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November 26, 2014

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Business interests are lobbied over budget plans

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Justin M. Bowen

Gov. Brian Sandoval addresses the Las Vegas Chamber of Commerce Wednesday, January 26, 2011 at a luncheon held at the Four Seasons Hotel in Las Vegas.

Sandoval Speaks to Chamber

Gov. Brian Sandoval addresses the Las Vegas Chamber of Commerce at a luncheon at the Four Seasons Hotel in Las Vegas on Wednesday, Jan. 26, 2011. Launch slideshow »

Sun Coverage

As the state’s debate over taxes begins in earnest, Nevada’s business community is emerging as a potential ally, being fought over by those on both sides of the issue.

Gov. Brian Sandoval, who this week unveiled a budget that holds the line on taxes, made an early pitch for business support Wednesday at a Las Vegas Chamber of Commerce luncheon by challenging Democrats to lay their alternate budget solutions on the table.

Democratic leaders have signaled support for some tax increases, instead of cuts only, to bridge the state’s billion-dollar-plus budget deficit, but have yet to outline any specific recommendations.

“My opposition to taxes is stated,” Sandoval told chamber members, and “we need more people like you involved in the debate.”

Sandoval’s distaste for taxes is no surprise; it was the centerpiece of his campaign. The reason for his laser-sharp focus on the topic Wednesday was lobbying. He knows he needs chamber members’ support to break down Democratic opposition.

Business interests and legislative lobbyists haven’t yet taken a clear stance on taxes. They are still sifting through Sandoval’s proposed cuts and deciding which is a worse poison — stripped services or tax hikes.

“Everybody is trying to keep an open mind,” said Josh Griffin, a business lobbyist and former state assemblyman. “I don’t hear a lot of strident thoughts one way or another. Nobody is particularly excited about a big tax increase, but more specifics are needed. What do the cuts mean?”

While the business community typically supports holding the line on taxes, its backing of Sandoval’s budget plan is not a foregone conclusion.

Businesses have an economic interest in seeing Nevada schools thrive, an outcome some say Sandoval’s budget can’t accomplish. And although it’s unlikely gaming or mining would invite or accept new taxes, small-business owners and chamber members have signalled a willingness to at least see the issue debated.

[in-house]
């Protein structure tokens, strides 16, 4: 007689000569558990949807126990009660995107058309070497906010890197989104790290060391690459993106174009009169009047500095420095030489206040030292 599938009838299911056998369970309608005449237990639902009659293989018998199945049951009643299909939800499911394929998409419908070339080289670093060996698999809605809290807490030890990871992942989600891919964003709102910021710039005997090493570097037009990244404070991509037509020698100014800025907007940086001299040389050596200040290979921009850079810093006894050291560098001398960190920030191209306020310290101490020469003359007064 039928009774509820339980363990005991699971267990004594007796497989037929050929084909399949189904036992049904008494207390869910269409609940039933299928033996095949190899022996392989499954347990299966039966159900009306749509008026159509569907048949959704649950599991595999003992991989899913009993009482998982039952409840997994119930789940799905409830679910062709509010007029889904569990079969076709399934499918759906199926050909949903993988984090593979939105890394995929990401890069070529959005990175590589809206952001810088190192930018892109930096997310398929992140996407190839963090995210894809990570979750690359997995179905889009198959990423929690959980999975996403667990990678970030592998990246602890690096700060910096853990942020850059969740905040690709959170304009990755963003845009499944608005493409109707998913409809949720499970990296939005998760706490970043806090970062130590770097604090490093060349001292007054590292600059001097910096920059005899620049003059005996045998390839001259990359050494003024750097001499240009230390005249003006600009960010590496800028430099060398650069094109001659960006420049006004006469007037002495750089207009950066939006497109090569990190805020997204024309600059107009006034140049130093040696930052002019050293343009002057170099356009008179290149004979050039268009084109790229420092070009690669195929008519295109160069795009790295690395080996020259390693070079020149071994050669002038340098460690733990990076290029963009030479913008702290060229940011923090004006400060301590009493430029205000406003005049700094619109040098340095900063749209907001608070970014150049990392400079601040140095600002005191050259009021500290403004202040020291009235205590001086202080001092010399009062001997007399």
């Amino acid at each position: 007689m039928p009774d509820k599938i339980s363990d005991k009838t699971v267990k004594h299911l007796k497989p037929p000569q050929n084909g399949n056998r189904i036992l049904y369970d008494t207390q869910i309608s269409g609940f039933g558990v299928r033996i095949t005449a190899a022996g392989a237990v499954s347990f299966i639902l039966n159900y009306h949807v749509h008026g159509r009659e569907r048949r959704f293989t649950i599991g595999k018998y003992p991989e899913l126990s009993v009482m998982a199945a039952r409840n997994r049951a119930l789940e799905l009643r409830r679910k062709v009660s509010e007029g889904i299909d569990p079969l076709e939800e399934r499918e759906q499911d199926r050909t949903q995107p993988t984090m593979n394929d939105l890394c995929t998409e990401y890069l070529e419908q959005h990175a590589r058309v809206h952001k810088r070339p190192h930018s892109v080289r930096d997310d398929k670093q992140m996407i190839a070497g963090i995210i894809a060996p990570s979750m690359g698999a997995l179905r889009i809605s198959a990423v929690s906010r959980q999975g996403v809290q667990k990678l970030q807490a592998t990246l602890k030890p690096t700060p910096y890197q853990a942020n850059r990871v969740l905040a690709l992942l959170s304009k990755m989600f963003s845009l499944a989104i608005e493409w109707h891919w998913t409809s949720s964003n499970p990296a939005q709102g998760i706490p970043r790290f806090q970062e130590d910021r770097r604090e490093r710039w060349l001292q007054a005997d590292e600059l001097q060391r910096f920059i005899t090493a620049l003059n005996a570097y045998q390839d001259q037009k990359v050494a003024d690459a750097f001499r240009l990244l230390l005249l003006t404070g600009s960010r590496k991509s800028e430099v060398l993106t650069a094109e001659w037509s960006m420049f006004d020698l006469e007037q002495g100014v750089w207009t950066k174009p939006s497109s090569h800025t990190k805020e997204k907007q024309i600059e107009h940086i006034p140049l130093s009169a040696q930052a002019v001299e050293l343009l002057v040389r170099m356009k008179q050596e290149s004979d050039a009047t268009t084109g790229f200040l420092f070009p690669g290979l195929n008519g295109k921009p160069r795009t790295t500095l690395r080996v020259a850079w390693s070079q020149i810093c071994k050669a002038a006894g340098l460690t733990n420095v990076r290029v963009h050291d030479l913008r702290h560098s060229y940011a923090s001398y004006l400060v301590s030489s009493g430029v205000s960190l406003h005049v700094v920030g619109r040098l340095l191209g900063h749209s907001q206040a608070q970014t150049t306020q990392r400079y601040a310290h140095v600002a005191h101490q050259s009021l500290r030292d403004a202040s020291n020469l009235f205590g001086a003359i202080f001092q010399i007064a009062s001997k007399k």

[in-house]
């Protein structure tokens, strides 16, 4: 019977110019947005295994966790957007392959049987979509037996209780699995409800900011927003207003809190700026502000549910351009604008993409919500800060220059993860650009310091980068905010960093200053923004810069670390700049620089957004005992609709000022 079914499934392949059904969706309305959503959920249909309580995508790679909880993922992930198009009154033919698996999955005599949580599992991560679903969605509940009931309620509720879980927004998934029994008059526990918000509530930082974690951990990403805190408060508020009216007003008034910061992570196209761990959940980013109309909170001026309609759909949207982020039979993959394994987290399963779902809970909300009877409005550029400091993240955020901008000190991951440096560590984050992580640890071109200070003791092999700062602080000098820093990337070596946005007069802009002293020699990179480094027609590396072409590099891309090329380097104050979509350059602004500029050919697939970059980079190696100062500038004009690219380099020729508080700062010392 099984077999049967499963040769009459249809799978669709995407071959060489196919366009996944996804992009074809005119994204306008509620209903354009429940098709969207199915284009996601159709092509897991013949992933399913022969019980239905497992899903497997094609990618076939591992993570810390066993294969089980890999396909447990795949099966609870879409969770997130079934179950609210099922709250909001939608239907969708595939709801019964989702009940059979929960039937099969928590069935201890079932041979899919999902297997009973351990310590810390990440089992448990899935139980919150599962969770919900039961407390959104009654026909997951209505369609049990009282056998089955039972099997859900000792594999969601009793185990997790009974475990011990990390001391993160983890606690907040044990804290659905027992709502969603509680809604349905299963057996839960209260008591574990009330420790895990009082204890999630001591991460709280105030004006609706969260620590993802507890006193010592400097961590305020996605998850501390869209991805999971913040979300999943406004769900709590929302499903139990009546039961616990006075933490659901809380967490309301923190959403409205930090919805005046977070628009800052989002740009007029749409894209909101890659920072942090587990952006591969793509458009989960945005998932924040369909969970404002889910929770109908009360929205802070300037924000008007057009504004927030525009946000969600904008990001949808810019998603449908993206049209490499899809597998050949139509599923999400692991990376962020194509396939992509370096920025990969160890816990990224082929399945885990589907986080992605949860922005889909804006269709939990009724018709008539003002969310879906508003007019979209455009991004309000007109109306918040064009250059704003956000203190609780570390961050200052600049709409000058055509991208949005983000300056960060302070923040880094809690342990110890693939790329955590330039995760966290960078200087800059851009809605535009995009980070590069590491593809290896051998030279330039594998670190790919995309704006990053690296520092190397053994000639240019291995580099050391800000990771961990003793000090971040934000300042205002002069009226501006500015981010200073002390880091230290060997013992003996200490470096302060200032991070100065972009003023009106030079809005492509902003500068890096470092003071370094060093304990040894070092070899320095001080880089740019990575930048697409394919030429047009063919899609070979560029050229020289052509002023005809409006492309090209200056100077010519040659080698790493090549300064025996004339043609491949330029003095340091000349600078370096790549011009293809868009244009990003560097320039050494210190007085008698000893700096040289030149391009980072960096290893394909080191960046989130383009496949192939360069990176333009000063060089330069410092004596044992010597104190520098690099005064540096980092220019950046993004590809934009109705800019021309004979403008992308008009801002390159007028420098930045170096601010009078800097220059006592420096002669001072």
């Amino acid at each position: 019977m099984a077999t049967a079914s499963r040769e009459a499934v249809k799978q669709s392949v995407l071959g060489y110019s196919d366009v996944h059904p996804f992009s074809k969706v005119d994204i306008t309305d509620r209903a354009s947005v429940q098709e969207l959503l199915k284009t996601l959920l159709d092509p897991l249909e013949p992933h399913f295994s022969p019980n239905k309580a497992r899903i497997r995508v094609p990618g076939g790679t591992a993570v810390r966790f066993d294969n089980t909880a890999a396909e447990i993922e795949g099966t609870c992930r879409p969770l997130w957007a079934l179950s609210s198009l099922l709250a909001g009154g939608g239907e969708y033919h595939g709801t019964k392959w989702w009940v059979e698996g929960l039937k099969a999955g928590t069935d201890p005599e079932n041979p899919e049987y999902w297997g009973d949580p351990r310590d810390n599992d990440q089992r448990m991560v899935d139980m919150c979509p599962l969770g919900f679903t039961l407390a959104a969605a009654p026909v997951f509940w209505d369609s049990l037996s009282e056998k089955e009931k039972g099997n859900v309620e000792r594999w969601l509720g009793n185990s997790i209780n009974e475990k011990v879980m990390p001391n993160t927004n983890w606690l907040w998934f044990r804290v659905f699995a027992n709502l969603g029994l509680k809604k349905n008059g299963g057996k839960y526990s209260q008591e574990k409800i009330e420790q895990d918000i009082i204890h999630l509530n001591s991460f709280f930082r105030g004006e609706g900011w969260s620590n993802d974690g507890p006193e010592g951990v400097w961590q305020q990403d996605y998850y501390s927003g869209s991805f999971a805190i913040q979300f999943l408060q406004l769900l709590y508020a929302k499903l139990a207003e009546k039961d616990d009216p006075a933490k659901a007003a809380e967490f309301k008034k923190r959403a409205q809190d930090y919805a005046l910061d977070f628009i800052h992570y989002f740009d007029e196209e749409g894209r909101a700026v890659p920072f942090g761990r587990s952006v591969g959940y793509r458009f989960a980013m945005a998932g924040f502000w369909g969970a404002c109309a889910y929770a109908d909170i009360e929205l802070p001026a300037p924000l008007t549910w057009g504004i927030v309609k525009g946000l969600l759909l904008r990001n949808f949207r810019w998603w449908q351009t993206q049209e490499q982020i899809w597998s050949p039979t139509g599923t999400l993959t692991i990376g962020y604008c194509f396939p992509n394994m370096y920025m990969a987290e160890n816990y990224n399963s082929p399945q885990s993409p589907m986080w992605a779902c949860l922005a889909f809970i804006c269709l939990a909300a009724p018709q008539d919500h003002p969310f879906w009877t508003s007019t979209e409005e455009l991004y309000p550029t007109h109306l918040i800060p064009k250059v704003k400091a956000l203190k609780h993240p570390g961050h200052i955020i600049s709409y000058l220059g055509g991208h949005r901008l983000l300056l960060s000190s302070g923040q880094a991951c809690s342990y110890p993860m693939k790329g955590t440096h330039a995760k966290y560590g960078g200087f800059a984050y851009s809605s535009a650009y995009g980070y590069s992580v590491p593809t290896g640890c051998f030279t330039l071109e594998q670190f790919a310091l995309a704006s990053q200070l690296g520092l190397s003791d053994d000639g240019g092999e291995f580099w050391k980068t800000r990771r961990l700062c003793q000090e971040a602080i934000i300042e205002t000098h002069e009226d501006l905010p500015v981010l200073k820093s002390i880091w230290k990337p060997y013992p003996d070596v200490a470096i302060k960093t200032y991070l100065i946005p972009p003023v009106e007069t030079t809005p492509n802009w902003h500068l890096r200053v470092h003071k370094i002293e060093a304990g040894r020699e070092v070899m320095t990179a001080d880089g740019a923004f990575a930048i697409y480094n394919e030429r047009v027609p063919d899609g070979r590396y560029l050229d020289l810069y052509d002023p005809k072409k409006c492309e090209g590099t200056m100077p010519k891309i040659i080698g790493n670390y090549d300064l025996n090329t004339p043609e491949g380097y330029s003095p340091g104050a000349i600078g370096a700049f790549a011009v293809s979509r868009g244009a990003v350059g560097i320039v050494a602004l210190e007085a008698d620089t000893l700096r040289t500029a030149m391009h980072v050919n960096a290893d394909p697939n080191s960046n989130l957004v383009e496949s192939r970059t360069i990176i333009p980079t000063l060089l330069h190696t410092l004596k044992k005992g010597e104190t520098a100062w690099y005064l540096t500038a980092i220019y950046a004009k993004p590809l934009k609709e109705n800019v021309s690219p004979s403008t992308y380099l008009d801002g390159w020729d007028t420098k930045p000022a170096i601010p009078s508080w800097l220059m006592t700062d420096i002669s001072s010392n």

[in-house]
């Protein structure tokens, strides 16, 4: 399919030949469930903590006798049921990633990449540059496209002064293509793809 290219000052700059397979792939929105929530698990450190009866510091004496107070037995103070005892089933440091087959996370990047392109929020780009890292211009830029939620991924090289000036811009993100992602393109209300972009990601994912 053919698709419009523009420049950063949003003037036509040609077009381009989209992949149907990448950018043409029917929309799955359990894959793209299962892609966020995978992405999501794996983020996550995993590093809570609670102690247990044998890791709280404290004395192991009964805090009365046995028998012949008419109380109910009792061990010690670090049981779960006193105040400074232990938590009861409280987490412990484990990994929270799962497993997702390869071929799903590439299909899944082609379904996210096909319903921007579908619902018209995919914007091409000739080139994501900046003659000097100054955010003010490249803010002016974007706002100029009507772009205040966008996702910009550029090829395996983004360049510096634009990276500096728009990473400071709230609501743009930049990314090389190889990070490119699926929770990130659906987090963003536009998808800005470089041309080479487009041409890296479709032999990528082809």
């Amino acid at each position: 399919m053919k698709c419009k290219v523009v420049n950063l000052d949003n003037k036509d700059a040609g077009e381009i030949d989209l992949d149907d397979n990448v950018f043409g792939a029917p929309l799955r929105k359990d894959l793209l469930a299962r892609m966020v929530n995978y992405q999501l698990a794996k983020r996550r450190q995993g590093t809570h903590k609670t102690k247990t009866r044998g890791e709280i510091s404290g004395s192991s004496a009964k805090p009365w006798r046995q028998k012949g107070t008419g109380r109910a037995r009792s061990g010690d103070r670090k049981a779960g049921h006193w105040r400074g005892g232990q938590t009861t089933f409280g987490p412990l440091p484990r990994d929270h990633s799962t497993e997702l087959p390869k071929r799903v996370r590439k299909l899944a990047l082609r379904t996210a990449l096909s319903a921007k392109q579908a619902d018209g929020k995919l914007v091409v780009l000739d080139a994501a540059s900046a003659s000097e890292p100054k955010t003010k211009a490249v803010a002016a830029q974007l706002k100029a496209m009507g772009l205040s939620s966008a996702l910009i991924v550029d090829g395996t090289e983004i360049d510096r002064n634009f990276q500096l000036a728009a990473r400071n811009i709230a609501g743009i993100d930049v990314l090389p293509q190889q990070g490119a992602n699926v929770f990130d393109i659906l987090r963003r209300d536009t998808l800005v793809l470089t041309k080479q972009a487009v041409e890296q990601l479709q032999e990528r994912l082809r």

For example, Tray Abney, government relations director for the Reno-Sparks Chamber of Commerce, recently floated the idea that members might support a tax increase if legislators make significant spending reforms, such as ending collective-bargaining rights for local government employees or cutting retirement and health benefits for government workers. The Las Vegas Chamber of Commerce supported tax increases in 2009 after legislators made similar — although not significant — concessions.

For their part, Democrats hope to pull the support of the business community to their side. But so far they are taking a more behind-the-scenes approach.

Instead of giving speeches to the business community, they are relying on tales of woe from education advocates and recipients of social services.

On Saturday, a coalition of teachers, students, service providers and labor groups will rally against service cuts and in support of tax increases before legislative town-hall meetings in Reno and Las Vegas. The town halls are being hosted by Democratic legislators.

Democratic Assembly Speaker John Oceguera said his caucus plans to highlight the real effects of the governor’s budget cuts for constituents and make real strides in efforts to consolidate and diversify.

“If we can show them all those things, that makes the case that if there’s a gap, we need to look at revenue,” Oceguera said.

It may not be enough. Carson City insiders say Sandoval is rapidly locking in Republican support for his proposals, and Democrats don’t have enough votes to fight him alone.

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  1. Tells me a lot that they would meet for a luncheon at the Four Seasons. Sandoval was elected to protect the wealth in that room and his budget aims to do just that.

  2. I believe most parents can and should afford $30 per month per child for public schools. For only $1 per day you can educate Your child. If you really want to help, commit to sending in $2 per day to help your neighbor.

    For those parents who truely can not afford it, send in what you can afford.

    Lets start this donation system in each school now.